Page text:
28 October 2010

First Impressions...

We arrived safely in the city of Al Ain on the 14th, so we've been happily planted for two weeks now. Time enough to acclimate not only to the brutal heat (only 95F/35C today!), but to everything else, as well. Things like:
  • The maniacal roads. You have to have eyes on all sides of your head if you want to survive. Pay attention, or die driving.
  • Everything happens in its own time...Inshallah (God willing!). American expectations do not apply when it comes to bureacracy, paperwork, maintainence, etc. Patience is a virtue!
  • My brandnew 'SMART' washing machine won't run properly, because it's only hooked up to the hot water (cold water hose is just dangling there!), so I have to send it through a manual wash cycle twice with a manual spin! Takes the whole damn day to do the laundry! And now that ol' tune... 'Nobody knows the trouble I've seen!'
So all in all, it's been just fine. Yep! I'm lovin' it so far. The people are friendly and helpful, and I'm enjoying, with discerning eye, as all the Western myths fall by the wayside...
~ No alcohol outside of hotels. Bull Puckey! There's a liquor store right around the corner from us. Yeah, the windows are blacked out - looks like a Chicago Speakeasy - but it's there, all the same. Bottle of wine on my counter to prove it.
~It's mandatory for Emirati women to wear headscarves. Bull Puckey again! I've seen Emirati women in all states of dress, from relatively skimpy to full out burkhas! It's their choice, their freedom.
~Every Muslim must drop to their knees at the call to prayer. Bull Puckey on that one, too. No one did any such thing while we all shopped at LuLu Hypermarket during the 3:30 Muezzin's call over the grocery store loudspeaker.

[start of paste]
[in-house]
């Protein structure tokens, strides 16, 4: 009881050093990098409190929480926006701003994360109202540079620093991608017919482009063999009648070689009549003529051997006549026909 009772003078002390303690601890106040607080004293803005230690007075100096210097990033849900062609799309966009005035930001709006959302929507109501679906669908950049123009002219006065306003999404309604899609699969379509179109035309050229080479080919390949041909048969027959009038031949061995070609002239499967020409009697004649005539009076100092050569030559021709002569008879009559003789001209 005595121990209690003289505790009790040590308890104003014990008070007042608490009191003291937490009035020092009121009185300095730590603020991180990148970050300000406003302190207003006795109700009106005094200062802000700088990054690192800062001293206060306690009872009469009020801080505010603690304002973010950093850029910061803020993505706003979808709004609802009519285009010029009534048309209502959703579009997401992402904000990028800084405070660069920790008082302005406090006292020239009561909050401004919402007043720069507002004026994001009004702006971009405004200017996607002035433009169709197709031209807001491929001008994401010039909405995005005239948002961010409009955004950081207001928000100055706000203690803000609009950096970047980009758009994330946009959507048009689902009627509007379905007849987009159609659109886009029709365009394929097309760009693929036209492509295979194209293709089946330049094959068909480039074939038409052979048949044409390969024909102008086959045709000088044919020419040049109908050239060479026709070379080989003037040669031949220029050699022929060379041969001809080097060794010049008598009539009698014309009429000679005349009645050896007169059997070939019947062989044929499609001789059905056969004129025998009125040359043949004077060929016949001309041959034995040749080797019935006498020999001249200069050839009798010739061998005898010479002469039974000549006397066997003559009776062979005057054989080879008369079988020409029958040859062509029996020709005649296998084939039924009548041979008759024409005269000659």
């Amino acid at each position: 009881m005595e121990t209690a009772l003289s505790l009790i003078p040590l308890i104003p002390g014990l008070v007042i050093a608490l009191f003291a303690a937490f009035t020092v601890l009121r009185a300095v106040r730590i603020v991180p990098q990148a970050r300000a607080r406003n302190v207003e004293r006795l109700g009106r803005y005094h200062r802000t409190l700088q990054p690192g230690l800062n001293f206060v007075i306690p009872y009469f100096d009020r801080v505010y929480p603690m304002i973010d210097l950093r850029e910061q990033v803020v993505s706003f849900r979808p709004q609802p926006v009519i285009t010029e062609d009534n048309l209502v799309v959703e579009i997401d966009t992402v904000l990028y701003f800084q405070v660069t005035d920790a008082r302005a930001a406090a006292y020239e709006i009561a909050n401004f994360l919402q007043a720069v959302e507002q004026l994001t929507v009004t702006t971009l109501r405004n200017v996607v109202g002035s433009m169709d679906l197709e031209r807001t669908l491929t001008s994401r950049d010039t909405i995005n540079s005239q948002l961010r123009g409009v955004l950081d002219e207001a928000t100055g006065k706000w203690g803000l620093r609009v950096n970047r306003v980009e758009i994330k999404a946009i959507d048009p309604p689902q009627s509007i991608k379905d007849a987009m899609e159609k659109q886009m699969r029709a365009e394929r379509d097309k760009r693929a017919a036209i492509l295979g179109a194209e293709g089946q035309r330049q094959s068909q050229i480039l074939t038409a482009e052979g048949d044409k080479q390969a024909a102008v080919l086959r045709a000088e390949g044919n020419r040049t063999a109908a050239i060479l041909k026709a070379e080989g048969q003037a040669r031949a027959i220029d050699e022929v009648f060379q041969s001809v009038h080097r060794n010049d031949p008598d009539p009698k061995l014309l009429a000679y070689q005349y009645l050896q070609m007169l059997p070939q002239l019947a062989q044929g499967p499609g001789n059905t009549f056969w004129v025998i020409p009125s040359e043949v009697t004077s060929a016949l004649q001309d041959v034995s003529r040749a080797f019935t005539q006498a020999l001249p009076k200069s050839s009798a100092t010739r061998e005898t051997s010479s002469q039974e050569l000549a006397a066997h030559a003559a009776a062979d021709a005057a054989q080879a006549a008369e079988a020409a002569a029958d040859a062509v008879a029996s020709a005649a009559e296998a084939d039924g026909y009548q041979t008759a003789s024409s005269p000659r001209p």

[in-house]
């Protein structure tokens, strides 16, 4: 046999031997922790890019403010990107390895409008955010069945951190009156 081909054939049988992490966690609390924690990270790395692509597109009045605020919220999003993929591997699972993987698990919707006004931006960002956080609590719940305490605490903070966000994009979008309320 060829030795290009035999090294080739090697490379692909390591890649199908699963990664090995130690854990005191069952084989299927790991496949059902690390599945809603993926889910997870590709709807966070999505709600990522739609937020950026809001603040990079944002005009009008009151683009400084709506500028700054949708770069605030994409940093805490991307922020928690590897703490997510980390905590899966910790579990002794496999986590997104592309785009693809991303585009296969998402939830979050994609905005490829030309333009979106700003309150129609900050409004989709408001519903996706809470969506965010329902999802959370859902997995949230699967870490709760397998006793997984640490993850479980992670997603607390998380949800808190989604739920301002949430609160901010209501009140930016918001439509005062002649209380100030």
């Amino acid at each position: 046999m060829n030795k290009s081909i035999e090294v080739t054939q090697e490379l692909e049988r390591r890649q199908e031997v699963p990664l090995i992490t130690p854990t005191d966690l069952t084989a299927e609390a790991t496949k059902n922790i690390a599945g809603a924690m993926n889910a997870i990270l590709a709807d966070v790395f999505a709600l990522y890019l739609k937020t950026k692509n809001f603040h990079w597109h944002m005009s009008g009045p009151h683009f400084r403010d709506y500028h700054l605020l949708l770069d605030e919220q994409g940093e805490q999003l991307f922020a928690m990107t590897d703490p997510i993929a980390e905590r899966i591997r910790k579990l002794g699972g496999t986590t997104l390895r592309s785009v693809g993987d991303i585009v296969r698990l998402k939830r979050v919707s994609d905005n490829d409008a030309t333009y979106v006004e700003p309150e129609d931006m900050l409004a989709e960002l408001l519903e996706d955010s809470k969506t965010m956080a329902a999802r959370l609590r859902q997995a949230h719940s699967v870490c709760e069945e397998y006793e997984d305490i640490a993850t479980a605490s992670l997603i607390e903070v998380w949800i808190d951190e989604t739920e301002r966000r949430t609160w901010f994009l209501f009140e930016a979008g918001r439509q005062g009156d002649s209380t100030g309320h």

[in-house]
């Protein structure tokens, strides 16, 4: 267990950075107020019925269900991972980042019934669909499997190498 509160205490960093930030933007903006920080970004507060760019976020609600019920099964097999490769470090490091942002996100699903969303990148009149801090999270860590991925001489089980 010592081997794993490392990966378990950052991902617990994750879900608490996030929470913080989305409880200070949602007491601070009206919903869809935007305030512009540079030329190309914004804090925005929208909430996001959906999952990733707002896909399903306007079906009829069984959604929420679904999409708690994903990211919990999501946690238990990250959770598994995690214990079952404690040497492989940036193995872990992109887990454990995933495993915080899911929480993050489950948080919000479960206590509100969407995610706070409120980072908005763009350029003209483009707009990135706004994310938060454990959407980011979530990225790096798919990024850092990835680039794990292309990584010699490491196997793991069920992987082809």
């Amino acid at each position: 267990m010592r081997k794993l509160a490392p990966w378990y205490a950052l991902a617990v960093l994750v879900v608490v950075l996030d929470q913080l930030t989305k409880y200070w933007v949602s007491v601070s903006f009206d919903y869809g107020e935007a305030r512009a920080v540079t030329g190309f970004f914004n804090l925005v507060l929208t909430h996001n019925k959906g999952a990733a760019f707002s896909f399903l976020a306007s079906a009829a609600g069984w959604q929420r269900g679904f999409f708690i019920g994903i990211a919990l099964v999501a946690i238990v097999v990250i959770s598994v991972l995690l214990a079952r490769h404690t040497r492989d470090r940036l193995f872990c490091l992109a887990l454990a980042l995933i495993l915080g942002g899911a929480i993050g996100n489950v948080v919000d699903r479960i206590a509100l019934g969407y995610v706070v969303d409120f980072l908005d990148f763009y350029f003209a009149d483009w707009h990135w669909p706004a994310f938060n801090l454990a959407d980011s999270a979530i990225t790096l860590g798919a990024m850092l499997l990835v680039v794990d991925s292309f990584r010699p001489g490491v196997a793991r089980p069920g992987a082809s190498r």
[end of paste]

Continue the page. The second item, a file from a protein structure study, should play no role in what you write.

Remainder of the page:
~Public stonings on Wednesdays and Fridays. Big time Bull Puckey on that! No stonings here. Not ever! No matter what other ignorant fools might say.
I really do hope that with this blog I can inspire the destruction of outdated and useless stereotypes. If I end up helping only one other person to see that Muslims are not people to fear, and that FUNDAMENTALISM is the true evil on this planet, then I will be happy. But with that said, I don't plan on turning this blog into my own political forum. It's a travel blog, to share my journey with friends. Unfortunately, the political sometimes creeps in. And if my observations can change bad opinions, then so be it.
Well, it's time to get ready for a multi-national potluck get-together tonight with all my husband's coworkers: Spaniards, Kiwis, Russians, Americans, and Cypriots...I'm bringing chk & bf kebabs for all the meatheads, and salad for us veg-heads!
And here are a few pics of the Al Ain Palace Museum,
the first home of the late great Sheik Zayed -
philanthropist, conservationist, humanitarian,
beloved Father of his people.
May he rest in Peace!

24 October 2010

A Long Journey to Abu Dhabi

Thirteen hours just to get out of Texas. Can you believe it? Saturday, 7 a.m. by car from Goldsmith to Midland; puddle-jumper from Midland to Houston; Taxi from Hobby Airport to George Bush International; 747 London bound by 8 p.m.! With no sleep to follow, we were bleary-eyed and exhausted upon our next day arrival. Hell, not even the ubiquitous Starbucks could revive us, so by the time we reached Amsterdam’s Centraal Station at 11:30, Sunday night, we were all but dead.